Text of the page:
org.jythonMonthly.bean - Object Container Package
org.jythonMonthly.data - Data Access Objects
org.jythonMonthly.control - Data Controller Classes
# File: Person.py # Package: org.jythonMonthly.data import java from org.jythonMonthly.data import PersonDA # Person object for passing the data around class Person(java.lang.Object): def __init__(self, id, first, last): self.id = id self.first = first self.last = last def getId(self): return self.id def getFirst(self): return self.first def getLast(self): return self.last def setId(self): self.id = id def setFirst(self): self.first = first def setLast(self): self.last = last def toString(self): return self.first + " " + self.last
Data Access Object
The data access object performs all of the database work in most Java apps. Similarly, we can implement the same type of object with Jython...less coding too! I chose to use a Java prepared statement for the data access in this example.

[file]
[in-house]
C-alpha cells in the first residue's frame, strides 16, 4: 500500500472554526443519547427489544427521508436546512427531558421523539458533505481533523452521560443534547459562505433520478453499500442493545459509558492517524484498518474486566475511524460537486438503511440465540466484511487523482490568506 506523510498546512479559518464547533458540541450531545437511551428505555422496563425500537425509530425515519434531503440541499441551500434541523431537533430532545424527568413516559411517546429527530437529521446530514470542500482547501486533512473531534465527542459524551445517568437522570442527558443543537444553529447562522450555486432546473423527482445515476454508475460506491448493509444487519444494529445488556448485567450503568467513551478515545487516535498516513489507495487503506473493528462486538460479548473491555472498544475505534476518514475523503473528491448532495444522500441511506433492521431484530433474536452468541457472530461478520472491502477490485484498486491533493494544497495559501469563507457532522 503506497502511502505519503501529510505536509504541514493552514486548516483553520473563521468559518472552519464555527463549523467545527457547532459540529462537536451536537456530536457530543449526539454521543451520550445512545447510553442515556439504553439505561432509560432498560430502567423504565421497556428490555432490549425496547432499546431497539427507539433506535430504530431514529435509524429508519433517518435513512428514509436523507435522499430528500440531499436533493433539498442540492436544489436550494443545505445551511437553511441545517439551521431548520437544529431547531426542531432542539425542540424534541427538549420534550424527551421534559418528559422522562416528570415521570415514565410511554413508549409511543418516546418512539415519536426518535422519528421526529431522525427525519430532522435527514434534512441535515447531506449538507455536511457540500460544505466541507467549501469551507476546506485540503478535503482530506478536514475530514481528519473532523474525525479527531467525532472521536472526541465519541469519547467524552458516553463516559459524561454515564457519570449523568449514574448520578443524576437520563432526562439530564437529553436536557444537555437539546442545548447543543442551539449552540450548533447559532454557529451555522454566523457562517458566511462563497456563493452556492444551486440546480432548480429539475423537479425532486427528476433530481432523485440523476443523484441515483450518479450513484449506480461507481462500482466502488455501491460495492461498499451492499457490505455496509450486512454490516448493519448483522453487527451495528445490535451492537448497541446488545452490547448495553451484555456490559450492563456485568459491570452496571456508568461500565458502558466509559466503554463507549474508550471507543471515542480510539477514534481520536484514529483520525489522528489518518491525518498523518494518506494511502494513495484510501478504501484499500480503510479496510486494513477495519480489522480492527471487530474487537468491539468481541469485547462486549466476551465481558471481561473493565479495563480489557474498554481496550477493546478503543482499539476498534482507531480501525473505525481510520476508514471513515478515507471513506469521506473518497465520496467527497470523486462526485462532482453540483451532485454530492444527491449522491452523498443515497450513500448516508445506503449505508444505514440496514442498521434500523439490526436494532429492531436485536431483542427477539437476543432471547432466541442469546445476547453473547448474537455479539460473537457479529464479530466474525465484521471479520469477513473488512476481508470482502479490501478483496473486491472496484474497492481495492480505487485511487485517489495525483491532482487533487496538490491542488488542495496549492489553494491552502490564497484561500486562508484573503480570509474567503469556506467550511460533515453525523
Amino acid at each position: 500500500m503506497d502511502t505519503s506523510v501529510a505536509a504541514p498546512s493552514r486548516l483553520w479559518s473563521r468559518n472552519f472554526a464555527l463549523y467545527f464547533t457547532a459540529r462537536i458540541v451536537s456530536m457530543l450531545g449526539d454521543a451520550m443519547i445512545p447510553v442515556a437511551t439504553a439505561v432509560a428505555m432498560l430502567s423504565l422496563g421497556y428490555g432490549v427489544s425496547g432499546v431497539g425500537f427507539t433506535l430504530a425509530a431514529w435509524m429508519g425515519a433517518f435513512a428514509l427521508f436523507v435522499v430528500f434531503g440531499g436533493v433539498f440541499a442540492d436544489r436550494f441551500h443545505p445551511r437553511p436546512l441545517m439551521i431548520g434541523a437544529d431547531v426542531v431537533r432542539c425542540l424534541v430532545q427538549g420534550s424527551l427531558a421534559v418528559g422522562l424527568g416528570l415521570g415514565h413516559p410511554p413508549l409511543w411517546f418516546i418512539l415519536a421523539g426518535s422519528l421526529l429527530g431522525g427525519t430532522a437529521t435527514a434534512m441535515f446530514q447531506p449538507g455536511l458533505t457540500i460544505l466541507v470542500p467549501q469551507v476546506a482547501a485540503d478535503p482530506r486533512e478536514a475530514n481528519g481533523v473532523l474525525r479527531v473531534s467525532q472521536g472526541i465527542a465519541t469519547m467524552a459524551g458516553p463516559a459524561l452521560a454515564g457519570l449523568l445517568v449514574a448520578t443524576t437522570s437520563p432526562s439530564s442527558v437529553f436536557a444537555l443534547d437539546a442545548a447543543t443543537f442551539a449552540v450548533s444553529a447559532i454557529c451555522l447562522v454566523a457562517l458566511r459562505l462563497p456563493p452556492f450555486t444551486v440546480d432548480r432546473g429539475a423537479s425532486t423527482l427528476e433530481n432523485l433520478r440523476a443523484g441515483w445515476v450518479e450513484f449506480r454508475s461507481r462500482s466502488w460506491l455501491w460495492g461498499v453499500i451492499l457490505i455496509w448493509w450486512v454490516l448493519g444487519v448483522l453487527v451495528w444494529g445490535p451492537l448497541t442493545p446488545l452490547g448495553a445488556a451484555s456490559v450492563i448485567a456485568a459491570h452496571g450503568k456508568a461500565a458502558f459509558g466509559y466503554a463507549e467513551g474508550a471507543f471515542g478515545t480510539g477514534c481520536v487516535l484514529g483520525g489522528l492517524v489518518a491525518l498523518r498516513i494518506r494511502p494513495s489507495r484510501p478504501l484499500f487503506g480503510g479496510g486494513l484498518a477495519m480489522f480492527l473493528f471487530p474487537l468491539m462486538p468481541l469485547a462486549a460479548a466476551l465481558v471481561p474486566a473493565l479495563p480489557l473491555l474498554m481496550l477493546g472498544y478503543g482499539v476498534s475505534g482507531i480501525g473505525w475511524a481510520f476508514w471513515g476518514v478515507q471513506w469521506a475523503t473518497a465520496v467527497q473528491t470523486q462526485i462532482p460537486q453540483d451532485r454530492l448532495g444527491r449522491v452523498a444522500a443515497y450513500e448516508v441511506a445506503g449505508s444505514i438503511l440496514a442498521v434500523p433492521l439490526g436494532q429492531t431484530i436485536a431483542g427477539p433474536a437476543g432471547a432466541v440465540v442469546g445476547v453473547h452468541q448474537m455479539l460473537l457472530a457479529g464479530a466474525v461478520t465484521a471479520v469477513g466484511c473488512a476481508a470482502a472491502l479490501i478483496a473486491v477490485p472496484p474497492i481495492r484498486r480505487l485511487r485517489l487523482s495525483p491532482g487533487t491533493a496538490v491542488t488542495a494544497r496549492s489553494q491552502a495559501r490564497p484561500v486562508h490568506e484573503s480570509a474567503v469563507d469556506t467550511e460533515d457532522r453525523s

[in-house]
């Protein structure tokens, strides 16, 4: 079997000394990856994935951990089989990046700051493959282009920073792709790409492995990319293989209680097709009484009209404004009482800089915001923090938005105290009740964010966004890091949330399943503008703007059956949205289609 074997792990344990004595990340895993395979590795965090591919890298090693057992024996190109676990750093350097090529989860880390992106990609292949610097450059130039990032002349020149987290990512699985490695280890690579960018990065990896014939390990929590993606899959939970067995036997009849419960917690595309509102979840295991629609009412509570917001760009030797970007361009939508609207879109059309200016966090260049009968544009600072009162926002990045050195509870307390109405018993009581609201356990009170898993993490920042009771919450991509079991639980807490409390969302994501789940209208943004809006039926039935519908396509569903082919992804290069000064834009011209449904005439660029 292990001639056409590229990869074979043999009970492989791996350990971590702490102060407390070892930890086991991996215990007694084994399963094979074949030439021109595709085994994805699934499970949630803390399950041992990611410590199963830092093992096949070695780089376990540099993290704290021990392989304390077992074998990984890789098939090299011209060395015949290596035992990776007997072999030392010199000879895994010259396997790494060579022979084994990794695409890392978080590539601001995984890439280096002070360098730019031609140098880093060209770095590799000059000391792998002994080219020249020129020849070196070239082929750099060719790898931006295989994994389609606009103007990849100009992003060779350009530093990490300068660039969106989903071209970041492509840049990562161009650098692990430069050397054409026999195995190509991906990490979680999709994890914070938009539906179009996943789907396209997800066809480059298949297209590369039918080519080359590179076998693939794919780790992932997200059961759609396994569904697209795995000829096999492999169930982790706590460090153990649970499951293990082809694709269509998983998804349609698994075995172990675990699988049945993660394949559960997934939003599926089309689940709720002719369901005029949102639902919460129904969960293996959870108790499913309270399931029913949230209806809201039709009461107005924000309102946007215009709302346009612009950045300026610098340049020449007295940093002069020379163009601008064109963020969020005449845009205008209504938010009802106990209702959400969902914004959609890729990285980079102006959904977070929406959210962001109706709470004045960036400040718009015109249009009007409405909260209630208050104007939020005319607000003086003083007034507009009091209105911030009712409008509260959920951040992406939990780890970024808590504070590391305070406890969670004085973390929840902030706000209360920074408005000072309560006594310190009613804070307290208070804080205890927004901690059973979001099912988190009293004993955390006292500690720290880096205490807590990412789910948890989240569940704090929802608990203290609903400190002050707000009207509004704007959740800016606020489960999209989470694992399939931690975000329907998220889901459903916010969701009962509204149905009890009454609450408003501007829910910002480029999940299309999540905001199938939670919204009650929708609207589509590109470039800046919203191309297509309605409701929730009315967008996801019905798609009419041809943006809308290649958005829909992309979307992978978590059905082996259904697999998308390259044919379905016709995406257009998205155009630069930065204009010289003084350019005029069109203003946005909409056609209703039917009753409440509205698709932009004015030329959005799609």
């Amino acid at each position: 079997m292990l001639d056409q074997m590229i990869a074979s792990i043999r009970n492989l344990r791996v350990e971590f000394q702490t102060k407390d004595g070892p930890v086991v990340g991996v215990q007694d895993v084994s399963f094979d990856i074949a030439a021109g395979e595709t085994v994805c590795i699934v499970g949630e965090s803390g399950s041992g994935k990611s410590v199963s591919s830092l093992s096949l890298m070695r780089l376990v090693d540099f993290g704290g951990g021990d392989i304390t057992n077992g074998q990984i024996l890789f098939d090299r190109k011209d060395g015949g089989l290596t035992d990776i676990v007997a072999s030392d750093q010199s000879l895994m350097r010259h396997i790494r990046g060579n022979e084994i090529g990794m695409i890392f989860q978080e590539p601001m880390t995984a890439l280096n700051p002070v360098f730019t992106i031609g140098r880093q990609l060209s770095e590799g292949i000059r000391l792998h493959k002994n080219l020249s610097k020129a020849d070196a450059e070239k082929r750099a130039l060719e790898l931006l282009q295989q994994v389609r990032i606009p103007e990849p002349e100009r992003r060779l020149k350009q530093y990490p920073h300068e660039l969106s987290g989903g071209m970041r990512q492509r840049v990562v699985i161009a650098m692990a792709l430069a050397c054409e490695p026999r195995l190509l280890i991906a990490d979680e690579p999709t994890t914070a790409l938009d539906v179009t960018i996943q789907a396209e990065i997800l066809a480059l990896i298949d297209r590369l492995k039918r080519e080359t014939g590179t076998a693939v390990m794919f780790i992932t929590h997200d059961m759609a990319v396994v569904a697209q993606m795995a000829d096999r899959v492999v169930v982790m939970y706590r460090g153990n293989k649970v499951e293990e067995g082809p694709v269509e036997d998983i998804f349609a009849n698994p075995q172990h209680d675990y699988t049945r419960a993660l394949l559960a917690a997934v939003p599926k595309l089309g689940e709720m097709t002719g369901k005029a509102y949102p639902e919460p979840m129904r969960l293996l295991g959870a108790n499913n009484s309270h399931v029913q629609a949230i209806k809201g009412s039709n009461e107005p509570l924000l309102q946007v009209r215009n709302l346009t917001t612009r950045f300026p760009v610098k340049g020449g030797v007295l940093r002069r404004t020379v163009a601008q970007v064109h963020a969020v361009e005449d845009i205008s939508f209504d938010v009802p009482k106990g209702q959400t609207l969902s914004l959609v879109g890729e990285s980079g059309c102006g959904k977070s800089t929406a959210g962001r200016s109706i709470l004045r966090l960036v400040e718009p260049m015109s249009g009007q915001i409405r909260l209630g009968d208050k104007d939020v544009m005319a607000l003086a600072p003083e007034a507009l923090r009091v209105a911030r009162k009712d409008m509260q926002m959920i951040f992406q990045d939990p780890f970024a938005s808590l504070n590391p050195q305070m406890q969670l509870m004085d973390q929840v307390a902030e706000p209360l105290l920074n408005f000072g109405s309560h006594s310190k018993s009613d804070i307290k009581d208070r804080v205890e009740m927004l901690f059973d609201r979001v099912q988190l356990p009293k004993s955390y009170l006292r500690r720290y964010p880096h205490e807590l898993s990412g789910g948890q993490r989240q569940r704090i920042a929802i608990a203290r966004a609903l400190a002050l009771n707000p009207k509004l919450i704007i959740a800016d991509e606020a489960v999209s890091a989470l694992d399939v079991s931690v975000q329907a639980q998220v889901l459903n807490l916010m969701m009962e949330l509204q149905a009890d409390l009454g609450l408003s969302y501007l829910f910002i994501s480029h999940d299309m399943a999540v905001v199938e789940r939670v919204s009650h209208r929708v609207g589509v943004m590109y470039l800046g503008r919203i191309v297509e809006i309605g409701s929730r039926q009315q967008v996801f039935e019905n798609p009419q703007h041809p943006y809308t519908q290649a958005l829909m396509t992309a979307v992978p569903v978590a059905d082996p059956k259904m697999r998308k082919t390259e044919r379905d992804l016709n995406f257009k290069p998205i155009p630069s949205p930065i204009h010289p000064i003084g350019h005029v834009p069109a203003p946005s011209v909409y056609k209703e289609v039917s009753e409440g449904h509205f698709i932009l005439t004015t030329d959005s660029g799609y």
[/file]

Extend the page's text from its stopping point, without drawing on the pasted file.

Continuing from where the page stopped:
# File: PersonDA.py # Package: org.jythonMonthly.data import java from java.util import ArrayList from oracle.jdbc.driver import OracleDriver from java.sql import DriverManager from org.jythonMonthly.bean import Person class PersonDA(java.lang.Object): def __init__(self, un, pw, sid, host, port): driver = OracleDriver() DriverManager.registerDriver(driver) connection_string = "jdbc:oracle:thin:@%s:%s:%s" % (host, port, sid) self.connection = DriverManager.getConnection(connection_string, un, pw) # This method is used for searching the person table def findPersonByName(self, person): sql = "SELECT * FROM PERSON WHERE FIRST = UPPER(?) OR LAST = UPPER(?)" stmt = self.connection.prepareStatement(sql) stmt.setString(1, person.getFirst()) stmt.setString(2, person.getLast()) personList = ArrayList() rset = stmt.executeQuery(); while (rset.next()): id = rset.getInt("id") first = rset.getString("first") last = rset.getString("last") person = Person.Person(id,first,last) personList.add(person) stmt.close() self.connection.close() return personList # This method is an example for saving values into our database table def persist(self, person): sql = "INSERT INTO PERSON VALUES (?,?,?)" stmt = self.connection.prepareStatement(sql) stmt.setInt(1,person.getId()) stmt.setString(2, person.getFirst()) stmt.setString(3, person.getLast()) stmt.executeUpdate() stmt.close() self.connection.close()